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Thursday, June 23, 2005

The Casual Critic — George Orwell's 1984

So many references are made to "Big Brother" that finally reading George Orwell's 1984 felt like getting in on some inside joke. I expected to find a haunting text that still had relevance as a cautionary tale about a future that we may well still be approaching. Camera phones seemed like the first step to a society that allowed itself to be constantly monitored.

Before you rebels take a hammer to Verizon's latest model, relax. While I can certainly understand the fears it may have wrought in the early days of modern communication technology, and a time when Communism was alive and seemingly well, the story has lost at least some of its bite.

Winston Smith is a dying breed of man that questions a state that has literally invaded every aspect of life. Constant surveillance is a reality, and every waking moment is spent in service of the Party (the government headed by the one and only Big Bro). The last frontier of control is thought, which is slowly being conquered by the government, leading to a population that believes everything it's told even in the face of absurdly obvious contradictions.

The story gets a bit bogged down in the doctrine of what the Party is all about and what their goals appear to be. The biggest question as to why they want to basically strip people of their human instincts is eventually answered, yet how they ''got over the hump'' of having the majority of folks go along with the program is never satisfactorily explained. Talk of a revolution only tells the reader that something brought about dramatic change, presumably a war, but even the fact that this revolution occurred at all is left in doubt.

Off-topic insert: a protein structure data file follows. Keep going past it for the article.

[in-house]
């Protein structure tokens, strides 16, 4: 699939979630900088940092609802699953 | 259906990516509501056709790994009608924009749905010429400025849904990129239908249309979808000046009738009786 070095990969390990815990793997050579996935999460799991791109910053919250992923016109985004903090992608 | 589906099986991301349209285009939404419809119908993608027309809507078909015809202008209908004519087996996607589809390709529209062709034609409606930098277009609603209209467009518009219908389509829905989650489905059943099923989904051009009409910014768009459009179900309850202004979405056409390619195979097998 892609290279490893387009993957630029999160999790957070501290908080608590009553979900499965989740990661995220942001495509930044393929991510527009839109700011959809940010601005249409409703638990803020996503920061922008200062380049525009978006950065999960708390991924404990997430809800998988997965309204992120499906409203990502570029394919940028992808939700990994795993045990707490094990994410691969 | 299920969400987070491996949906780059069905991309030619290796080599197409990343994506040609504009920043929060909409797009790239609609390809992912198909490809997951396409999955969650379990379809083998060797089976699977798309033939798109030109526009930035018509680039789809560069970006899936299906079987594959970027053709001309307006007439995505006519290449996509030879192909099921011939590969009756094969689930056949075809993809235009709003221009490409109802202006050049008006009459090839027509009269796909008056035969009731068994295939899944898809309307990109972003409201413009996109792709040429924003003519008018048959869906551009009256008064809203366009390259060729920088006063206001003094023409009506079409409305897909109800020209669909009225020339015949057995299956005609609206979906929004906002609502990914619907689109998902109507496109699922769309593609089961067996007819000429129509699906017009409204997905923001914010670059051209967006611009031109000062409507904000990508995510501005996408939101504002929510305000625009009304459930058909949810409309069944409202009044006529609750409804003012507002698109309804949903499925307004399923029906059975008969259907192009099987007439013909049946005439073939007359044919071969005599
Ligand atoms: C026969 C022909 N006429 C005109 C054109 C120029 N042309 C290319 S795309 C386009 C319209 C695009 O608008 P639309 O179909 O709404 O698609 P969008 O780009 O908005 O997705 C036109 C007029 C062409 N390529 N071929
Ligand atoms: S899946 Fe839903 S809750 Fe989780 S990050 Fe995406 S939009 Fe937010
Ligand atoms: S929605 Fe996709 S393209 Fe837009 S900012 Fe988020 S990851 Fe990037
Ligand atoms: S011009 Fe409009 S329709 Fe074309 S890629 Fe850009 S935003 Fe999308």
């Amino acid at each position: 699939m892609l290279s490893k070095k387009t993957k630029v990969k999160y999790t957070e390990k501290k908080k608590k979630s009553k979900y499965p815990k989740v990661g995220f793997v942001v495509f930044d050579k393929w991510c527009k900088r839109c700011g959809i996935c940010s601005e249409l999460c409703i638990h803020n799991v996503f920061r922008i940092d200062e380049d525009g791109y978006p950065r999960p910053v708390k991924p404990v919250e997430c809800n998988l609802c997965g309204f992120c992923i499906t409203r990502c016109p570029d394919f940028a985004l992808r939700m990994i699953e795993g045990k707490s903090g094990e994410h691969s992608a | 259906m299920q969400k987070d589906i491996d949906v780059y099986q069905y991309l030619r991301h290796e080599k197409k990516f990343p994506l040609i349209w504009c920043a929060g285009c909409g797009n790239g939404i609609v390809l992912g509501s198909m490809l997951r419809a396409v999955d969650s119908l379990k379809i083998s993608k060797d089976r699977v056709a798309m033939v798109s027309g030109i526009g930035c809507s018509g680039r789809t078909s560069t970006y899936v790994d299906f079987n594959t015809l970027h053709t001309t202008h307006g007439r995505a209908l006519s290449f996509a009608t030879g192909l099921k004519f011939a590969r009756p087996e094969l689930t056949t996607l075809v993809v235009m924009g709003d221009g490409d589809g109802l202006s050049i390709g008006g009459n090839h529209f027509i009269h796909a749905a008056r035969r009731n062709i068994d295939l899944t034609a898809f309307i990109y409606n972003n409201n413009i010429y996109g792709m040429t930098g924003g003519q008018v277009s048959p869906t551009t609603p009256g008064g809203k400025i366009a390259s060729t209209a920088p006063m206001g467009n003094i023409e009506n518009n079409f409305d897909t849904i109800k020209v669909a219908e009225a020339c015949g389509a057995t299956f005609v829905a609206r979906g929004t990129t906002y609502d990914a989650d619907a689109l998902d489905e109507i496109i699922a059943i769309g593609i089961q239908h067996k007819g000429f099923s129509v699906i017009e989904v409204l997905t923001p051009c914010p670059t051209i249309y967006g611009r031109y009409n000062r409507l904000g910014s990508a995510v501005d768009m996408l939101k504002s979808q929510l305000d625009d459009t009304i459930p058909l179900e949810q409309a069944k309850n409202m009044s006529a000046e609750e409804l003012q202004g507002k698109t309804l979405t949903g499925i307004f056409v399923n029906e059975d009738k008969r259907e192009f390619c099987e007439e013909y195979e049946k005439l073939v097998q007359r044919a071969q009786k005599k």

This doubt is actually ok in some ways within the context of the story because of the Party's manipulation of the past. The Party literally rewrites history — from books to old newspapers — to create the illusion that current conditions are always an improvement on the past and in-line with what the Party promised. In fact, the government is constantly re-writing the official version of Newspeak (the new word for English) with the intent to narrow thought.

Though a bit dry, the suggestion that reality is shaped by words is an intriguing one, and is explored rather thoroughly. As with their enemies, the Party looks to eliminate — not refute, not diminish, but eliminate — words, and, therefore, ideas, that might contradict Party thought. The thinking being that if the terminology for disputing the Party doesn't exist, loyalty is ensured.

The biggest problems I had with 1984 may not be problems at all. First, it is certainly a depressing look at the fate of mankind. Secondly, a decent story-line is essentially interrupted right in the middle of the novel for a lengthy dissertation on how the Party is managing to dehumanize people. In the form of a text meant to debunk what the Party is doing, the explanations answered many questions I had as I read. But, it killed the flow of a story that was allowing details to unfold just fine.

Orwell does a great job of presenting the familiar in a new, somewhat scary light. The detail with which he conceptualized how this type of future could be maintained is almost startling, and I can't say that a path to such a future is inconceivable even today. His vision of the ability of a government to monitor its citizenry and manipulate information would only be enhanced by modern technology. But today's reader may need more to buy the initial fall of the human spirit, possibly due to the ultimate failure of Communism.

While 1984 is not a page turner, it's definitely worth the read.

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